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New York Opens First 'Opiate Court'

With opioid addiction reaching epidemic levels in the United States, lawmakers and law enforcers are beginning to realize the problem can't be addressed like most drug crimes. Standard fines and incarceration are no replacement for rehabilitation and treatment and cops, courts, and congresspeople are looking for better alternatives.

While many jurisdictions already have specialized drug courts in place, New York took it one step further last month, instituting the nation's first-ever opiate court designed steer offenders towards addiction treatment rather than criminal prosecution.

Care, Not Confinement

The Buffalo City Court started the opiate intervention program on May 1, screening everyone arrested in Buffalo for opiate use, and directing those who are struggling with addiction to a treatment program while their criminal cases are put on hold. Judges and prosecutors will work together to offer individuals options in terms of the type of treatment and using their participation or completion of treatment programs as a mitigating factor in their prosecution. "Jail is not the answer," District Attorney John J. Flynn told the Buffalo News. "Will people be held accountable for their crimes? Yes. But they also deserve to be cared for and loved."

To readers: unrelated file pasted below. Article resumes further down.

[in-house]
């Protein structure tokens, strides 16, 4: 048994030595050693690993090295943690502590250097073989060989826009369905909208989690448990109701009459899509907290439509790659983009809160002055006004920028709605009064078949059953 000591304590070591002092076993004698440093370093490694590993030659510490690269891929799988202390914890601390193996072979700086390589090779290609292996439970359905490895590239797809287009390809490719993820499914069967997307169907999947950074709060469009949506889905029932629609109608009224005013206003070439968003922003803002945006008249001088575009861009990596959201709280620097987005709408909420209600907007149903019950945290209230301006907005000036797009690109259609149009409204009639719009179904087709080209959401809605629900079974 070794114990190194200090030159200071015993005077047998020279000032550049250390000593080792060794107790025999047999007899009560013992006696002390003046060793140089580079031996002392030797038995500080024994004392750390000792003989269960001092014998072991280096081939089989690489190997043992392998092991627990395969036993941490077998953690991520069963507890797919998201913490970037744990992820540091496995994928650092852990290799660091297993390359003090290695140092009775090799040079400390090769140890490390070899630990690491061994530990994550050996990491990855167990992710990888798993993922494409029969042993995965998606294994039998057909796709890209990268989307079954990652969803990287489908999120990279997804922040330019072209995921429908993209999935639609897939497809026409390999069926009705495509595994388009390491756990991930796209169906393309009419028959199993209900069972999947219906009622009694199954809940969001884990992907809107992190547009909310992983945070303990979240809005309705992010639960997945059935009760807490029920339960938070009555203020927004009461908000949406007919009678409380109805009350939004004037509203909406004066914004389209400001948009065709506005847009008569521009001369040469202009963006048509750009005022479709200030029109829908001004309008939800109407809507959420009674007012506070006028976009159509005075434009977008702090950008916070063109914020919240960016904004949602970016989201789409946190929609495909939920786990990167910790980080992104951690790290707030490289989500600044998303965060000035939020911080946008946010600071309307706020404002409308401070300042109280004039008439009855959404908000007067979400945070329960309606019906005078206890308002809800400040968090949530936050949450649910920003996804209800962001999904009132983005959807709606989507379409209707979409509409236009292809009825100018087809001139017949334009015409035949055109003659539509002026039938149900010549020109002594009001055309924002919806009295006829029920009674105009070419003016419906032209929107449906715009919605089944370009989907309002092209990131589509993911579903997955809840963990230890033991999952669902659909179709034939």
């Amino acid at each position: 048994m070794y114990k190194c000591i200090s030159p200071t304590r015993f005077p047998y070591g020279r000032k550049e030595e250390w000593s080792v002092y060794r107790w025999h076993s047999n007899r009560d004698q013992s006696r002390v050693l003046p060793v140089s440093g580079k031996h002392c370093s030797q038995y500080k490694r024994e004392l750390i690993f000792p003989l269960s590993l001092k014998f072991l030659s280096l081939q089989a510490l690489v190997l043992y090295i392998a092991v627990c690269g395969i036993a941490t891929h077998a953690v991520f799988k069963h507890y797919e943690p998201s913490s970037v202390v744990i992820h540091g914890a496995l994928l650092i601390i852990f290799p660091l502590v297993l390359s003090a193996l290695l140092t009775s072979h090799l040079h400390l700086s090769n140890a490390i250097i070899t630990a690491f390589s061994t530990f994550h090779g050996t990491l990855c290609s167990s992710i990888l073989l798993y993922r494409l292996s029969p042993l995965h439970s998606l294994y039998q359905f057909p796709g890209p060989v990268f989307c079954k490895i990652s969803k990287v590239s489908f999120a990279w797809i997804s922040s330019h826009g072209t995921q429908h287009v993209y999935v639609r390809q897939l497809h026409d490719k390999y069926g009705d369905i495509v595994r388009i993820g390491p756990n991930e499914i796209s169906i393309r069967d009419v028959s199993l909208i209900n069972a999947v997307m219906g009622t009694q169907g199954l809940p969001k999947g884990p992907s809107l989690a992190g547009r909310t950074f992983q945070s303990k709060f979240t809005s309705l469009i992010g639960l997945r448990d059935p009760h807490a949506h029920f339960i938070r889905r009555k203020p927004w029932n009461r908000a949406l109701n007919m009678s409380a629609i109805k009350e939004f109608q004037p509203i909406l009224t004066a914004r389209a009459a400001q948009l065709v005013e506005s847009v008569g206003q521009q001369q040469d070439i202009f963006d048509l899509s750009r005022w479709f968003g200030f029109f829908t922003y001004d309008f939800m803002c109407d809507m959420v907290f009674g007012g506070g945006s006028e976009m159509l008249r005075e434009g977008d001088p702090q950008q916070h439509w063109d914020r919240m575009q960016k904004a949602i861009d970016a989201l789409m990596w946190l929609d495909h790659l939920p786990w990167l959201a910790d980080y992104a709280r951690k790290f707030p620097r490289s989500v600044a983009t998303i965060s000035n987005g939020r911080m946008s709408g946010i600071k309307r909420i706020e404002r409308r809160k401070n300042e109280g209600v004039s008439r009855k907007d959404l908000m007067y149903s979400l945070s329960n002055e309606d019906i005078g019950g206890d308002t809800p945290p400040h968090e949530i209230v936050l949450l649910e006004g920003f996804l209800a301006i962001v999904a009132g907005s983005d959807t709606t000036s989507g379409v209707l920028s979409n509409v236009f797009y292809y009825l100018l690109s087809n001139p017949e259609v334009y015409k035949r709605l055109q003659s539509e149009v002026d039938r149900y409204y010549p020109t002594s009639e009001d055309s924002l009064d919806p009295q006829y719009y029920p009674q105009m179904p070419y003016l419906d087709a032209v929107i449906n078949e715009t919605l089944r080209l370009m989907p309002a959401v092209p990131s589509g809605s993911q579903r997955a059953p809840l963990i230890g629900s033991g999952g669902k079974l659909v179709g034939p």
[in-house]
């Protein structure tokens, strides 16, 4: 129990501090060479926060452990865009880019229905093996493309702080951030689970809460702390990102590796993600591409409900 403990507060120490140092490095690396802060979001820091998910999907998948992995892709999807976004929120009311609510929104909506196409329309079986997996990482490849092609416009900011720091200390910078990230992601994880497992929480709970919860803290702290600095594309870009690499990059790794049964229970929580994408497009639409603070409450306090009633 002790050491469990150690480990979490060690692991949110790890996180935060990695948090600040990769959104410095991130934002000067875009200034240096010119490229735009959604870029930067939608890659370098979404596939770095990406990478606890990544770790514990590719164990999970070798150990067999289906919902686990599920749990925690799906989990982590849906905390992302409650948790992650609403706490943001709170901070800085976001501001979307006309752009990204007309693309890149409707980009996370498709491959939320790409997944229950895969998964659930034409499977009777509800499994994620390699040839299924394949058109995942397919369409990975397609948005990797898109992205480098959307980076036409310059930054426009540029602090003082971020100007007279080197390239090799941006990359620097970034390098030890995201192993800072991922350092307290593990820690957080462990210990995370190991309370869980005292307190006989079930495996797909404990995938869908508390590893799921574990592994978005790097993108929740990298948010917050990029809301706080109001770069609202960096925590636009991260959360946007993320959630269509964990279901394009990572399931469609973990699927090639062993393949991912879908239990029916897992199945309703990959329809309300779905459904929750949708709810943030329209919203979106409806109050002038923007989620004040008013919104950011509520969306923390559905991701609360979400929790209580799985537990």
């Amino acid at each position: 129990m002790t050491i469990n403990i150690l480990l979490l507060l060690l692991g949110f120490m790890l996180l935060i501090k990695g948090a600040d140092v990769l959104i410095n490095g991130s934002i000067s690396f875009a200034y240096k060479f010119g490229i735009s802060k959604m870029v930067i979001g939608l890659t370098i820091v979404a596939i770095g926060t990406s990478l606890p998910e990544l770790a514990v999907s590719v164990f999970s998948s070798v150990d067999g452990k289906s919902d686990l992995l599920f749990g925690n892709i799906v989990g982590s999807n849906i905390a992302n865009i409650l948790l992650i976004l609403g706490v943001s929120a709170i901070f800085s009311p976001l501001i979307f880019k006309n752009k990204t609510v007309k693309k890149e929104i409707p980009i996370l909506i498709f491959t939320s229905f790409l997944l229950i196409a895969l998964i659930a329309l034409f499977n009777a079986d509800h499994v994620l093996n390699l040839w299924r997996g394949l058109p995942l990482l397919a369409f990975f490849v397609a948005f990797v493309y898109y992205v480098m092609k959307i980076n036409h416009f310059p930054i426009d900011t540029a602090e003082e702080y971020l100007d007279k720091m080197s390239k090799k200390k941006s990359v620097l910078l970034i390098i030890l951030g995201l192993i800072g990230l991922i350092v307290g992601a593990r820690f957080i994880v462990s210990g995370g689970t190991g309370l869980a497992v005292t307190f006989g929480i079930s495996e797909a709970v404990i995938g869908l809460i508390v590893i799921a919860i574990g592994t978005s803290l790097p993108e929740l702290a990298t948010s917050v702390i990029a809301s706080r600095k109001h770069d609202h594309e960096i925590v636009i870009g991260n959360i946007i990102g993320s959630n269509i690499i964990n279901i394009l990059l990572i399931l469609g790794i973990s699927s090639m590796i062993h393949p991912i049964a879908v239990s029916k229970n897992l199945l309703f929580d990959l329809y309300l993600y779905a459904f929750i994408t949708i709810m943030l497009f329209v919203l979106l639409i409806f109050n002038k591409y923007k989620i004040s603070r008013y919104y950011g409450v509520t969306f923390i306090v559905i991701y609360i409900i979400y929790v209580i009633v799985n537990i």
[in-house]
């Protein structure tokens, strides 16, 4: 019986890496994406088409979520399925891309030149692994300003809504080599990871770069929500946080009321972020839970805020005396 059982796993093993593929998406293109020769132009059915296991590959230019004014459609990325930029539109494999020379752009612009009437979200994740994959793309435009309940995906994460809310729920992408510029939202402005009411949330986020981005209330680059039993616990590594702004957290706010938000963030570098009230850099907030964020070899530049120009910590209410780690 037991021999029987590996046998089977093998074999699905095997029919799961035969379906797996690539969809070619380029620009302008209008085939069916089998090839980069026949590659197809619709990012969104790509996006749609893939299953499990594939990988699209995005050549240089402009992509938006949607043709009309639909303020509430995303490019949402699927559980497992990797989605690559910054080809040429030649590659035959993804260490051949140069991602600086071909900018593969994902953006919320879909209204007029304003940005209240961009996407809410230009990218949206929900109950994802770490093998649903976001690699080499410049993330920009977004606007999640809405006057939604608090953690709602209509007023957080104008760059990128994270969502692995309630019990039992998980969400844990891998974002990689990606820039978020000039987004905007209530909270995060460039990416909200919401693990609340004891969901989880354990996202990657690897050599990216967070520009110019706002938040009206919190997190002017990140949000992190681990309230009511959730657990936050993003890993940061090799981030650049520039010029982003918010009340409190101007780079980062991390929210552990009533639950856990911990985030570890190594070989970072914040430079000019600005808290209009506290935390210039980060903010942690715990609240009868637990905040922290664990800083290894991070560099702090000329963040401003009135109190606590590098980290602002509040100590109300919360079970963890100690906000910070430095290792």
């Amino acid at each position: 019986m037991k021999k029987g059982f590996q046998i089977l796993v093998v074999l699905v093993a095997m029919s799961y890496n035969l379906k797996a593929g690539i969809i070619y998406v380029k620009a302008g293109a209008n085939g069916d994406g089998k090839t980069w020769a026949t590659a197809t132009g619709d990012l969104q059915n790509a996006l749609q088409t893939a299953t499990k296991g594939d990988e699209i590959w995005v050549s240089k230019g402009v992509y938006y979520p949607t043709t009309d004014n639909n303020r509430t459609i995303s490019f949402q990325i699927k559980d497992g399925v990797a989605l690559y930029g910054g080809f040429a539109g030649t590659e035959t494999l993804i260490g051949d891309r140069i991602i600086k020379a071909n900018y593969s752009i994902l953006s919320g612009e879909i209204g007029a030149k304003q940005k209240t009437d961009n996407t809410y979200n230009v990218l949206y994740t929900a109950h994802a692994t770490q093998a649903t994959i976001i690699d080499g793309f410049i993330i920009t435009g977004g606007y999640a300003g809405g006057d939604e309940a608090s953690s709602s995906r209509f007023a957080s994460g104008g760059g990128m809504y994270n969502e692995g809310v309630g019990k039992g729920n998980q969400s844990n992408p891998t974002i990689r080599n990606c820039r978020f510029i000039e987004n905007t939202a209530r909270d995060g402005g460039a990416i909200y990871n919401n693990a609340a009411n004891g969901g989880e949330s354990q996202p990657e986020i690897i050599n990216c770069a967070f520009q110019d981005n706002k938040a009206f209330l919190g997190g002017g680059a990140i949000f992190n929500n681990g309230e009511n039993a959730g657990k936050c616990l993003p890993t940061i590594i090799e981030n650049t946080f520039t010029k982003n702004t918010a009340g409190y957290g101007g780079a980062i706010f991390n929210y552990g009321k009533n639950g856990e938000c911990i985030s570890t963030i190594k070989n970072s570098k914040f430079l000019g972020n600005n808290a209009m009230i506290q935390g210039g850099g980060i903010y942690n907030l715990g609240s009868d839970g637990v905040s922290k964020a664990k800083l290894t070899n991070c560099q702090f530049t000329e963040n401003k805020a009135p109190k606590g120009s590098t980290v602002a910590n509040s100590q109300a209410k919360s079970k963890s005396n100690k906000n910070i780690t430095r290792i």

The new opiate court will differ from traditional drug courts in a couple significant ways. While drug users under the past program often would not begin treatment for 30, 60, or 90 days, treatment under the opiate court can begin immediately. As local attorney Mark A. Adrian described, those kinds of delays for opiate addicts can be deadly: "I've had eight clients die while their cases were pending." There will also be no penalty for failing initial treatment efforts.

Alive, Not Dead

As reported by The Buffalo News, the opioid epidemic has hit the upstate area especially hard:

With an average of one overdose death in Erie County every day, the object is to save lives, officials said. Latest figures from the Erie County Health Department show 66 confirmed fatal overdoses in 2017, with 111 more suspected. There were 296 confirmed fatal overdoses in 2016.

But the paper also reported that the opiate court, at least in its early stages, has been a success. Forty of the first 43 people directed to intervention are currently in treatment programs.

While the Empire State may serve as a model for the country, specialized opiate or drug courts may not be available where you live. If you're experiencing issues with prescription drug addiction, you can access professional help for free. And if you've been charged with an opioid-related drug offense, you should consult with an experienced drug crime attorney as soon as possible.

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